Lately I have had several conversations with friends and other designers about imitations in the blog and design world. And though I don’t have all the answers for every situation, I have come to a level of peace about this topic in my own life which might be helpful to share.
I’ll start off by saying that each situation is different and that there is no “right” path for everyone. Depending on the level of imitation in design, content, phrasing, or commerce different actions can be taken.
If someone is blatantly passing off your work as their own, there is likely a legal issue at play. This is why it’s important to site the source of images, quotes, and ideas. Also, respecting the sourcing preferences of the originating artist is a good and natural thing to do.
Further, if someone is profiting off your same exact design, talking to a lawyer may be helpful to discuss legal ramifications. Afraid your idea might get ripped off right at the outset? Consider getting your copyright, trademarks, patents, or other legal documents taken care of before you share your concept with the marketplace.
However, there are many other situations beyond these blatant rip-off scenarios which are more subtle and difficult to discern.
What about when someone does something very similar, but just a little bit different? What if someone sees you launch a new product or series and then decides to make the same addition to their own offerings? What if you feel like someone is constantly observing what you do and incorporating similar aspects to their own career or designs?
This is where personal reaction becomes much more relevant than legal action.
Some might want to call out the imitator through social media. Though I’ve never seen this happen personally, I’ve heard accounts of designers or business owners sharing anything from a casual Tweet about being copied, to actual text and links devoted to outing copy cats on the sales page of their website.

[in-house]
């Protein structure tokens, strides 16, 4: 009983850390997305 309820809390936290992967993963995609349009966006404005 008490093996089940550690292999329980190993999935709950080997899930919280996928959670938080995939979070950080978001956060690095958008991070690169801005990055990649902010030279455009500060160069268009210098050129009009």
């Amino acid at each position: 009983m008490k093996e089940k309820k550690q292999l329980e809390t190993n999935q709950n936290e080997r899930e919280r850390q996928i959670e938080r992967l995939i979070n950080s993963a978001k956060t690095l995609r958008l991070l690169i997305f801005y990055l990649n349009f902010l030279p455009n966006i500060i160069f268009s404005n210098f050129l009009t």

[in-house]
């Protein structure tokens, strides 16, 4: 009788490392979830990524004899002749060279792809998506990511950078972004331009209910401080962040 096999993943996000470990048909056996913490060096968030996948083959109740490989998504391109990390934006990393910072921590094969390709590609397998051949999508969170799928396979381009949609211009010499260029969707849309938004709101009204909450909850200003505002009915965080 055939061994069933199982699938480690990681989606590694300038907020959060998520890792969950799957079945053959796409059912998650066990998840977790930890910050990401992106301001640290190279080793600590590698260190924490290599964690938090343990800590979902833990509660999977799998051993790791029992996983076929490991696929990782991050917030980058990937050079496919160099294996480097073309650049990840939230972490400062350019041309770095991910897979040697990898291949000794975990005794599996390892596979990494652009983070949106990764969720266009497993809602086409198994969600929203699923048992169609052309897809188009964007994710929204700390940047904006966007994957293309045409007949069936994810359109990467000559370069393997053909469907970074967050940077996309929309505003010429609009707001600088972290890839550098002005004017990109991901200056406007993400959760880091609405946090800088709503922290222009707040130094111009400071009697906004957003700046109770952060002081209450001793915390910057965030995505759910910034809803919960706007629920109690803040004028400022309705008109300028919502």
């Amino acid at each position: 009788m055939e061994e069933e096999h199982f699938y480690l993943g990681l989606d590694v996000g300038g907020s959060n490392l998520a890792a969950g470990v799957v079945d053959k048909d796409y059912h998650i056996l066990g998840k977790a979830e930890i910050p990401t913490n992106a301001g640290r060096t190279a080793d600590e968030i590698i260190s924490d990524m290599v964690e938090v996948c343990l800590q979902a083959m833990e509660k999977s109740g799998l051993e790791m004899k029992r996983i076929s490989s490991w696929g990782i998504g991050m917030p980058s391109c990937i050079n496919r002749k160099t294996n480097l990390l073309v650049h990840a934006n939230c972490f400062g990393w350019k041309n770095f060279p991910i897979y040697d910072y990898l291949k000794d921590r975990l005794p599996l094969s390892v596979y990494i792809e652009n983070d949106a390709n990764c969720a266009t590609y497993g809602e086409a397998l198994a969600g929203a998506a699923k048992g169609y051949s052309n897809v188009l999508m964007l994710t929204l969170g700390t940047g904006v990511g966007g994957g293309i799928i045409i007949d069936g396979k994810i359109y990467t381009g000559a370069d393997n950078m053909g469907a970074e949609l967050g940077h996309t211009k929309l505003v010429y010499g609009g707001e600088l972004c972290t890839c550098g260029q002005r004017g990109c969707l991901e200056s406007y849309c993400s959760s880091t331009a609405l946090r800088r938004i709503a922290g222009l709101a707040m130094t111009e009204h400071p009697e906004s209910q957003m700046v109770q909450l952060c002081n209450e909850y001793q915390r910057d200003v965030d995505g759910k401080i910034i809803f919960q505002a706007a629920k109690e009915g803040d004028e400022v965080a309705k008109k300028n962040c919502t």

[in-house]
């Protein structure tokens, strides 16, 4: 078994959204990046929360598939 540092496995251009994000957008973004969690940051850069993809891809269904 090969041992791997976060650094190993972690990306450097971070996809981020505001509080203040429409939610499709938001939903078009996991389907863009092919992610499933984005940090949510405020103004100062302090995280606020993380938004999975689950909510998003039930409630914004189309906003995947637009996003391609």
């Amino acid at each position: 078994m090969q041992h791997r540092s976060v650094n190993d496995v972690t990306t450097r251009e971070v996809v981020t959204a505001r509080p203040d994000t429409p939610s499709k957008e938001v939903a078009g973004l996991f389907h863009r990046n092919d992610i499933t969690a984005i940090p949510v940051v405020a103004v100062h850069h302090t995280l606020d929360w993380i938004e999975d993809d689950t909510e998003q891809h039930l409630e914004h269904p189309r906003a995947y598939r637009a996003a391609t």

Personally, though I understand the frustration, I don’t think this is the most power-filled way to react. Putting someone else down publicly rarely seems like the best thing to do, as it can reflect poorly on everyone involved.
When these situations have come up with my own company, I have chosen to remember a pivotal conversation I had once with a man who developed products overseas.
The successful businessman was encouraging me to work with large Chinese manufacturers to produce components for Jess LC jewelry.
Though I never decided to go this route, during our conversation he mentioned that it’s pretty common to have your designs ripped off by the same factory or neighboring factories abroad. I then asked him if it was worth getting copyrights for my designs to avoid this fate.
He responded with this: The cost of getting those copyrights and then enforcing them will be so high that it really won’t be worth the months of legal action and heartache. Instead, realize that your business is really only as valuable as the relationships you have with your customers. There is no way you can ever ensure that others won’t imitate your work. You just need to serve your clients so well that they won’t want to go anywhere else.
At that moment I found a level of peace about my business that has stuck with me to this day.
The issue isn’t usually about what other people are doing. That’s outside our control unless we politely ask them to stop copying our designs or take legal action. And even then we cannot personally force them change their course.
The issue is about focusing on serving our clients so well that they’d rather come to us for our designs than get an imitation from someone else.
The truth is that imitations of a unique concept will never feel as fresh or inspired as the real thing. And if someone simply wants a cheaper version of our offering, they aren’t our ideal customer in the first place.
Another element to consider is the inspiration factor. As they say, imitation is the sincerest form of flattery. Consider if it’s more peaceful for you to privately forgive them for their imitation and move on with your life.
Often, it is the more sincerely powerful and proactive course of action.
And lastly, I will say that I have found incredible peace when I choose not to pay attention to what others are doing which may be similar to myself.
We don’t need to stalk the actions of imitators just to convince ourselves that we are being copied and deserve to remain upset. In fact, our most loyal fans may recognize what is happening on their own and choose to remain loyal to us because they see us rise above the whole situation.
For my own career I feel that the occurrence of copying is a great signal that it’s time to take my current offering to the next level or do something new and fresh in my own career.
It’s not about what other’s are doing which might be similar to my past body of work. It’s about defining what exciting new territory I’m going to embark upon next to continue to inspire and better serve my community.
I’m too excited about my next evolution to worry about anyone else.